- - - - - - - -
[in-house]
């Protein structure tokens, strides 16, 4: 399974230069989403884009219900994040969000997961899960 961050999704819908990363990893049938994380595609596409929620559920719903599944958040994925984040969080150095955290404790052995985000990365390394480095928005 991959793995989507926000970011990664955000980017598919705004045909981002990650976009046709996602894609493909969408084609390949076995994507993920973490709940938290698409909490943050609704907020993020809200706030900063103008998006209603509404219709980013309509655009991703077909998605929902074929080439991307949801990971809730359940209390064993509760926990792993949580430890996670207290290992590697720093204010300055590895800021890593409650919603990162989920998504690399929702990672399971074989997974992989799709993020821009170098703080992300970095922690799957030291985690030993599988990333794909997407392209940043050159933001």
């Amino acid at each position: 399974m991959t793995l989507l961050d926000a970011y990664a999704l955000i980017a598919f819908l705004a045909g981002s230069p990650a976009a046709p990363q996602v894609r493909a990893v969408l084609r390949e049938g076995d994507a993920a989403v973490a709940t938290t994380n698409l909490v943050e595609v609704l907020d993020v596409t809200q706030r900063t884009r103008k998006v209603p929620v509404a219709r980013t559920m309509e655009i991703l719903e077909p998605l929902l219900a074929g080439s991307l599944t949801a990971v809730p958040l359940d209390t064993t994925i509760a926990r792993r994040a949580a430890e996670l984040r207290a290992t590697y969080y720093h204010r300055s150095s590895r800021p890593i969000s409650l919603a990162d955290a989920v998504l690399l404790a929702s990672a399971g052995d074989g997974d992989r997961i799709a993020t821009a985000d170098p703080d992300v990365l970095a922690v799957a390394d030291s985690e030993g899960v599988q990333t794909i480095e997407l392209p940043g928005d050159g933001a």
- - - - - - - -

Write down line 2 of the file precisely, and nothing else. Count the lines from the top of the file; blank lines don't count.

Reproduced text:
């Protein structure tokens, strides 16, 4: 399974230069989403884009219900994040969000997961899960 961050999704819908990363990893049938994380595609596409929620559920719903599944958040994925984040969080150095955290404790052995985000990365390394480095928005 991959793995989507926000970011990664955000980017598919705004045909981002990650976009046709996602894609493909969408084609390949076995994507993920973490709940938290698409909490943050609704907020993020809200706030900063103008998006209603509404219709980013309509655009991703077909998605929902074929080439991307949801990971809730359940209390064993509760926990792993949580430890996670207290290992590697720093204010300055590895800021890593409650919603990162989920998504690399929702990672399971074989997974992989799709993020821009170098703080992300970095922690799957030291985690030993599988990333794909997407392209940043050159933001």